The story of a London rabbi's 9/11 flight is part of a West End musical

Come From Away includes a character based on Rabbi Leivi Sudak, who was among thousands stranded when their flights were grounded


Every year, Rabbi Leivi Sudak, head of Edgware Chabad, travels to New York to pray at the grave of the Lubavitcher Rebbe, Rabbi Menachem Mendel Schneerson.

September 2001 was no different.  He had planned to fly into New York and out again within 24 hours. However, instead of returning to London, two hours into his flight home, he noticed the American Airlines plane was flying in the wrong direction.

Moments later, the pilot made an announcement he will never forget.

“He said there had been an attack on American soil and they were shutting down air space,” Rabbi Sudak says.

The rabbi was on one of 39 planes diverted to the small town of Gander, Newfoundland, after the Twin Towers were hit.

“We didn’t know what to think at the time. We were shocked, of course, worried and frightened. But it all became clear when we landed. People were starting to talk about what had happened. We couldn’t believe it, it was devastating,” he said.

At the time, Rabbi Sudak had no idea that his experience would be used to create a key character in the Tony Award-winning musical Come From Away, which is about the planes diverted to Gander and the people who landed there.

Following a successful run on Broadway and at Dublin’s Abbey Theatre, the musical is coming to London’s West End for its UK premiere at London’s Phoenix Theatre, and the rabbi has been invited by the producers to see the show in which one character is based on the Chabad leader.

“I won’t actually be able to see the play because it has ladies singing in it,” Rabbi Sudak said, “but I will go to the show when it opens in February and sit back stage.

“It is important this story is told.”

His wife and daughter will sit in the audience for him and watch the musical, which was based on the hours of stories the writers, Irene Sankoff and David Hein, heard when they visited Gander on the 10th anniversary of 9/11.

For Rabbi Sudak, the days he spent in Gander showed the very best in humanity after what was an “unthinkable” act of terrorism.

“People from the town were so kind,” he recalls. “It was not a rich place, many people were poor, yet they brought blankets, toiletries, pants, food, you name it. They transformed a local school into a dorm for us.”

In the end, nearly 6,700 people landed in Gander, almost doubling its population. Many of those stranded were Jews.

As a man of faith, Rabbi Sudak found himself asking: “Why am I here, what is the reason?”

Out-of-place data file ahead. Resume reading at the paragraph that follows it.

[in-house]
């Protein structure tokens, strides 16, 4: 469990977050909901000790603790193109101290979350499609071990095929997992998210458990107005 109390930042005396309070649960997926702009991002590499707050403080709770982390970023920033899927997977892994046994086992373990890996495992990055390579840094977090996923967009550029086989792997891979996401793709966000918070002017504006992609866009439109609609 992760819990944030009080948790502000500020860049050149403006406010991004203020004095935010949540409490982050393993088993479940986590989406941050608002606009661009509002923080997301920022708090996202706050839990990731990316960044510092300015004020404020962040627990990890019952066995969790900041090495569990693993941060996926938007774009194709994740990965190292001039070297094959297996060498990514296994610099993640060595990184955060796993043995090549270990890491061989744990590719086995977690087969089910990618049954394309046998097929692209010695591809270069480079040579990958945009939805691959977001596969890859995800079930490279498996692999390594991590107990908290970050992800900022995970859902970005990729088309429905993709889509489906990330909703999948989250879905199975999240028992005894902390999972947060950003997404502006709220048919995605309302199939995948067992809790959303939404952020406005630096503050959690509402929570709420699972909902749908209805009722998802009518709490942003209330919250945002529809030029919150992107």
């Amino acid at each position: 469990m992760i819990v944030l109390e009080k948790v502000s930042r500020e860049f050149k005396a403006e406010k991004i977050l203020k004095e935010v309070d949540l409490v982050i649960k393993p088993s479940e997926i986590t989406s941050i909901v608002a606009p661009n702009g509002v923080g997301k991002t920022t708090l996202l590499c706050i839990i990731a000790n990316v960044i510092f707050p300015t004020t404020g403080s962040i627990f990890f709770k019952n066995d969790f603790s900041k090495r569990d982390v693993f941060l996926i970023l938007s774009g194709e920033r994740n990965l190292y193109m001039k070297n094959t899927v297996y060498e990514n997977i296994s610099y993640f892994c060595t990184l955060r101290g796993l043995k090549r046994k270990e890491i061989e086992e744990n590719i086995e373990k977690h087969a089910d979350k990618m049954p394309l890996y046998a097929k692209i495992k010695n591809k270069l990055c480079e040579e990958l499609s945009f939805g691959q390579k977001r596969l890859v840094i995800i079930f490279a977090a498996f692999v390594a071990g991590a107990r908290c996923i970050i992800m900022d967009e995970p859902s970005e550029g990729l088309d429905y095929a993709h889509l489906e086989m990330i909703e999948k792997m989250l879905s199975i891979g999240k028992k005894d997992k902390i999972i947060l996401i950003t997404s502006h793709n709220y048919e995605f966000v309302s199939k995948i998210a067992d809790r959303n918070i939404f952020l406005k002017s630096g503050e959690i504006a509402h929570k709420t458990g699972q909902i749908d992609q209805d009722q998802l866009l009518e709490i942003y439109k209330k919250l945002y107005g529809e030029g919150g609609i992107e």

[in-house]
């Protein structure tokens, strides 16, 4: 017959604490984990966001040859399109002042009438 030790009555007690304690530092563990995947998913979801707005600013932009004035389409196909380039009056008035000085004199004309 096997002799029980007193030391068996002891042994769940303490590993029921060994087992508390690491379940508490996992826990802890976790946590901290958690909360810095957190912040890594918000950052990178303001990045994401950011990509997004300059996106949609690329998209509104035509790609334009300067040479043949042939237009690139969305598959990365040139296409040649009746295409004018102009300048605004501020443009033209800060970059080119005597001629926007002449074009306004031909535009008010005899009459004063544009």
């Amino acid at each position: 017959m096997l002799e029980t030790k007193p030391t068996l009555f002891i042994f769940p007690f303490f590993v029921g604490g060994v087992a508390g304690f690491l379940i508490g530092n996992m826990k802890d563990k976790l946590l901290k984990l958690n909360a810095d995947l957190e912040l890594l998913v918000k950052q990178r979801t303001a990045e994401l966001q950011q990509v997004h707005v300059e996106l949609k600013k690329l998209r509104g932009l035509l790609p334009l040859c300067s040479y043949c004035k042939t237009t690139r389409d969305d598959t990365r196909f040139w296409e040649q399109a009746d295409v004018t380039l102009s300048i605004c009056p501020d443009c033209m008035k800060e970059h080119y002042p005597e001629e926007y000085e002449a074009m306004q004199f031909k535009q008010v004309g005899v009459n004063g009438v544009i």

With no kosher food, he jumped into action and asked Eithne Smith, the coordinator at the school, if he could be taken into town to find provisions.

“I bought new plates, cutlery, rice and I found some oil with a hechsher on it. We set up a kosher kitchen and word started to get around,” he said.

In one of the scenes in the musical, the character based on Rabbi Sudak puts on a Shabbat meal, at which a Tibetan monk is among the 12 or so guests.

The monk had been sitting behind Rabbi Sudak on the plane and had offered him an Israeli chocolate bar.

Unfortunately the snack was not kosher enough for Rabbi Sudak but the kind gesture got the pair talking.

The monk turned out to be a descendant of a well-known Jerusalem family, and when Rabbi Sudak asked him what he wanted for Shabbat, he made two requests.

“First he said he wanted to make his own Kiddush, and then he said he wanted to help make the food, specially requesting we make kugel.”

The rabbi even managed to find the last two bottles of Manischewitz while out shopping for supplies.

Another real-life encounter which features in the show involves Rabbi Sudak’s meeting a local Holocaust survivor who had never told anyone he was Jewish.

“His name was Ed, he was living in Newfoundland and heard I was there and came to see me,” Rabbi Sudak says.

“Ed told me that when he was a child he had been tortured by the Nazis in Germany and had been adopted by a British family. The family were not very nice to him. He said they beat him whenever he or his brother spoke or sang anything Jewish.”

Rabbi Sudak gave Ed a yarmulke, and a tallit, he found out years later that Ed had asked to buried with his Jewish items.

For Rabbi Sudak, having a musical character based on him is “exciting”, but he believed the musical's message was what counts.

“It is a story about something special,” the rabbi says. “What happened in Gander doesn’t happen anywhere. Where else could you find people absolutely welcomed and look after with open arms, without suspicion?”

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